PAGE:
Saturday | October 19, 2002
Dems focus on turnout
Get out the vote efforts have kicked into high gear with the early balloting season opening up.
In Iowa, the Dems GOTV efforts are viewed as superior to GOP eforts.
Some top Iowa Republicans are privately panicking over the Democratic voter-turnout operation. The absentee ballots are starting to arrive in courthouses around the state and, as predicted, the Democrats are doing a far better job of lining up absentee ballots.
If this continues, it will be a landslide year for Iowa Democrats. One top party leader said privately his party will spend $3 million in an effort to add 190,000 ballots to the mix on Election Day. They've put out 80,000 absentee-ballot requests and more are on the way. He expects Democrats to produce 130,000 absentee votes by the end of the effort, he said. About 200 people have been working full time to direct hundreds of volunteers and labor-union members who help with the program.
In Texas, Sanchez' entire gubernatorial campaign seems to be predicated on pulling off the state's largest GOTV effort ever
. And, that effort kicks off Monday. The Sanchez campaign has been bragging that it will be impossible to rent a van once the voting season starts -- the Dems have rented all vans to help get their supporters to the polls.
And in the biggest race of all, the Florida governor's race, liberal groups are all fired up post-2000 and working overtime to generate record turnouts amongst their constituencies.
In the fall of , a loose coalition of African-American voters, trade unionists, college-town liberals, working women and seniors upset the Bush family's Florida franchise to make a safely Republican state suddenly competitive. Grassroots organizing and get-out-the-vote efforts pushed the turnout up from just 49 percent in 1998, the year in which Jeb Bush was elected, to 70 percent in 2000. A disproportionate number of the new voters were members of minority groups angered by Jeb Bush's attack on affirmative action: African-American voter registration jumped 9 percent in the months prior to the 2000 election, compared with a 1 percent increase in white voter registration.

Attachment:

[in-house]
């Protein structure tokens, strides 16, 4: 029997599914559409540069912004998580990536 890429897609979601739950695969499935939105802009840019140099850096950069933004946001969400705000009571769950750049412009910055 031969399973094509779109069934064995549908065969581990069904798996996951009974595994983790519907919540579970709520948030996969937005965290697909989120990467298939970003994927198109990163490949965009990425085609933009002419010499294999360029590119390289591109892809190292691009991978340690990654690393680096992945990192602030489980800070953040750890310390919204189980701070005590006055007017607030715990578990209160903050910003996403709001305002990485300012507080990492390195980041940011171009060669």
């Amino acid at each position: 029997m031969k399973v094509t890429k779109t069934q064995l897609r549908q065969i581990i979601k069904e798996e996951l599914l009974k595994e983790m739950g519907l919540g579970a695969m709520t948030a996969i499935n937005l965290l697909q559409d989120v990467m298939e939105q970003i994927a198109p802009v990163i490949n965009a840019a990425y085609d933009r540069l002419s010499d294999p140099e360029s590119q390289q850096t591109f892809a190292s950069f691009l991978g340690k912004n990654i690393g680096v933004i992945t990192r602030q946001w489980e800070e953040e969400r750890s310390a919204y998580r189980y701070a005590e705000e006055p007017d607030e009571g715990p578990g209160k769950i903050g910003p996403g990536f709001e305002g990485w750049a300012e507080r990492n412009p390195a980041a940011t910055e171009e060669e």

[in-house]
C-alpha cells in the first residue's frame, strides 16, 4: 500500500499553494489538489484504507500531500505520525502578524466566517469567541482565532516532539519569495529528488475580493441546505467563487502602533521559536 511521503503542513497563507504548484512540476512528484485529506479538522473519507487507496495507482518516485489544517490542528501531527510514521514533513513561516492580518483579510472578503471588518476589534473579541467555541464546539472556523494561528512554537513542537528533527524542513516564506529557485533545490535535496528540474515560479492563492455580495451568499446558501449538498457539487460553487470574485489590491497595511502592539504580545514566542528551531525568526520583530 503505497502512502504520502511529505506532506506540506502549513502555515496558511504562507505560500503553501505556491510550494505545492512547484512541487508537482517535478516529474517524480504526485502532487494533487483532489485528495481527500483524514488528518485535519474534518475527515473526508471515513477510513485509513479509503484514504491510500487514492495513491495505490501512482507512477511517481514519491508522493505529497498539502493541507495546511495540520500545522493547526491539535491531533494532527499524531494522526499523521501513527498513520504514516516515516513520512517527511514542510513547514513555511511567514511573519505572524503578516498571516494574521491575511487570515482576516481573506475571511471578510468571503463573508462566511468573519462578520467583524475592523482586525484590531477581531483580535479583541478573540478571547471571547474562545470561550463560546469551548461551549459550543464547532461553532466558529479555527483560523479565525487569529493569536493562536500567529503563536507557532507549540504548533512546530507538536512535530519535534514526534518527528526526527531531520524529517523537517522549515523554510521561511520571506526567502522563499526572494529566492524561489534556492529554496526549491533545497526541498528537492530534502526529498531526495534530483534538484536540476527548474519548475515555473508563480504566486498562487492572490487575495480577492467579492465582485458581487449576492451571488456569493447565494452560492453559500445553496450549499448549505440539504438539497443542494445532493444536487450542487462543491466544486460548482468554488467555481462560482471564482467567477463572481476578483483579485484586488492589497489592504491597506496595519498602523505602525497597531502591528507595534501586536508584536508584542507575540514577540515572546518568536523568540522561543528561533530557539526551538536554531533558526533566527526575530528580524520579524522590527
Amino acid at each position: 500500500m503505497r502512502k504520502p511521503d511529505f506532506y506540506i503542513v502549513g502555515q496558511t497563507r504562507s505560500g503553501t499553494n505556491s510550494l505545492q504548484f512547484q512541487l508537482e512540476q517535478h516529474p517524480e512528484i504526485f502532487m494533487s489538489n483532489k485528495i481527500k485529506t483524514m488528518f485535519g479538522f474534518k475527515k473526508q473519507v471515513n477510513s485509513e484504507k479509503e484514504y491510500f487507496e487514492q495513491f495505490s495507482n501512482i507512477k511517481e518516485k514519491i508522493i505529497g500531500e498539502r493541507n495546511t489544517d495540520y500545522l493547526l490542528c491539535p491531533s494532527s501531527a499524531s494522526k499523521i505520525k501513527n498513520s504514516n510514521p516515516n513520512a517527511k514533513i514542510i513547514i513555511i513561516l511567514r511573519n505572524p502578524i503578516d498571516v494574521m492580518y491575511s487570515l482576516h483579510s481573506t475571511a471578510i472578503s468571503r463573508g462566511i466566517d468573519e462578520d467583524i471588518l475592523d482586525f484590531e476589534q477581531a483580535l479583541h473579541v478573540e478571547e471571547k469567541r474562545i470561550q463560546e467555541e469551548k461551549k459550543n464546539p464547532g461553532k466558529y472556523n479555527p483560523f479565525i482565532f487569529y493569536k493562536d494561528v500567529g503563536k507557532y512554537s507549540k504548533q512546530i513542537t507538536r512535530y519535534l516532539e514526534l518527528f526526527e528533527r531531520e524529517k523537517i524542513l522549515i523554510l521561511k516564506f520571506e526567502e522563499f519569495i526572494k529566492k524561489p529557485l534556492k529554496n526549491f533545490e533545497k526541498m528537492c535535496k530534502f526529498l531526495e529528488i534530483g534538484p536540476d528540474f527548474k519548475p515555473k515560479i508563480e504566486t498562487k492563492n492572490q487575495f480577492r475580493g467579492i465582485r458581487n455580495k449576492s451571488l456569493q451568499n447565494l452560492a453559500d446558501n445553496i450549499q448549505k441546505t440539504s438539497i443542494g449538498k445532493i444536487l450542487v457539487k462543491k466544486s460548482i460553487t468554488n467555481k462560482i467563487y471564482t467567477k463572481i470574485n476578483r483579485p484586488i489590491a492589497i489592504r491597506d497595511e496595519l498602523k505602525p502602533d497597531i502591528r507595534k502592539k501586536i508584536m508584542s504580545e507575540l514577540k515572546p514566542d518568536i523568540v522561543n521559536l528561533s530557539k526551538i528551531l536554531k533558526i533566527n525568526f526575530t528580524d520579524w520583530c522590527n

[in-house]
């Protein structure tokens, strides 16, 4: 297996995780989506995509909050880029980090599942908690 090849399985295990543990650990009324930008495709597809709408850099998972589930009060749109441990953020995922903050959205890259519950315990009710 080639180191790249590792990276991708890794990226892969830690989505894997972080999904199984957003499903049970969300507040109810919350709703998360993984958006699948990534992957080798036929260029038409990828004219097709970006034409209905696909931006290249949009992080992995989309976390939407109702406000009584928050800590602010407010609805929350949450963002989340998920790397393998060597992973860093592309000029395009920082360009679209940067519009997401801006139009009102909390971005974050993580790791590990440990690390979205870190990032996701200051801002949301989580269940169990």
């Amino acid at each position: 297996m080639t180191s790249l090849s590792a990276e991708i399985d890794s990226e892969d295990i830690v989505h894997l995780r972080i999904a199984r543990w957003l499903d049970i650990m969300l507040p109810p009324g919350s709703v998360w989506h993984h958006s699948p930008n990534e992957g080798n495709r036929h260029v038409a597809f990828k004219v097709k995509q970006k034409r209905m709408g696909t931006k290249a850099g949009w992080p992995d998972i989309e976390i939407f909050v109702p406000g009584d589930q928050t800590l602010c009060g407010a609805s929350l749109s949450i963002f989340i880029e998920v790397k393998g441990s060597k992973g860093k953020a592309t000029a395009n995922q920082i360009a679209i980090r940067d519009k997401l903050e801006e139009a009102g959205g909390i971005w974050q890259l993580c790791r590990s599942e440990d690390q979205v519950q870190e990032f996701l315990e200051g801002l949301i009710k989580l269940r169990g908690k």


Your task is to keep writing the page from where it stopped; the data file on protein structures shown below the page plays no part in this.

Posted October 19, 2002 08:53 AM | Comments (4)
The revolution's success will be determined by the ability of activists to gin up a turnout that can begin to rival the 2000 phenomenon. "Between now and November, our work is all about getting out the vote," says Florida AFL-CIO president Cindy Hall. Voter registration among union members is up 23 percent so far this year, and could yet see a 30 percent increase. And the state AFL-CIO, aided by the national AFL-CIO and several internationals, has committed $1 million to the get-out-the-vote drive. The campaign will be aided by a referendum (backed by McBride and opposed by Bush) to mandate reductions in class sizes in public schools--a priority of the teachers' union--that is expected to generate record turnouts by educators.
Ramped-up voter registration and identification campaigns by unions are paralleled by civil rights and seniors' groups. "Florida is the battleground state for democracy in 2002," says Andrew Gillum, a former Florida A&M student body president who works with the People for the American Way Foundation's "Arrive With Five" campaign. Wearing a "You Have the Right to Vote" T-shirt, Gillum asks Floridians to sign forms pledging to bring five other voters to the polls with them. The forms are fed into a computerized database that will power a massive get-out-the-vote drive. The "Arrive With Five" campaign has focused particular attention on African-American communities--whose votes formed 15 percent of the electorate in 2000, up from 10 percent in 1996. Working with the National Coalition on Black Civic Participation, the NAACP Legal Defense Fund, the League of United Latin American Citizens and local organizations, People for the American Way has developed "Election Protection," a program to distribute voter-education materials and monitor voting problems.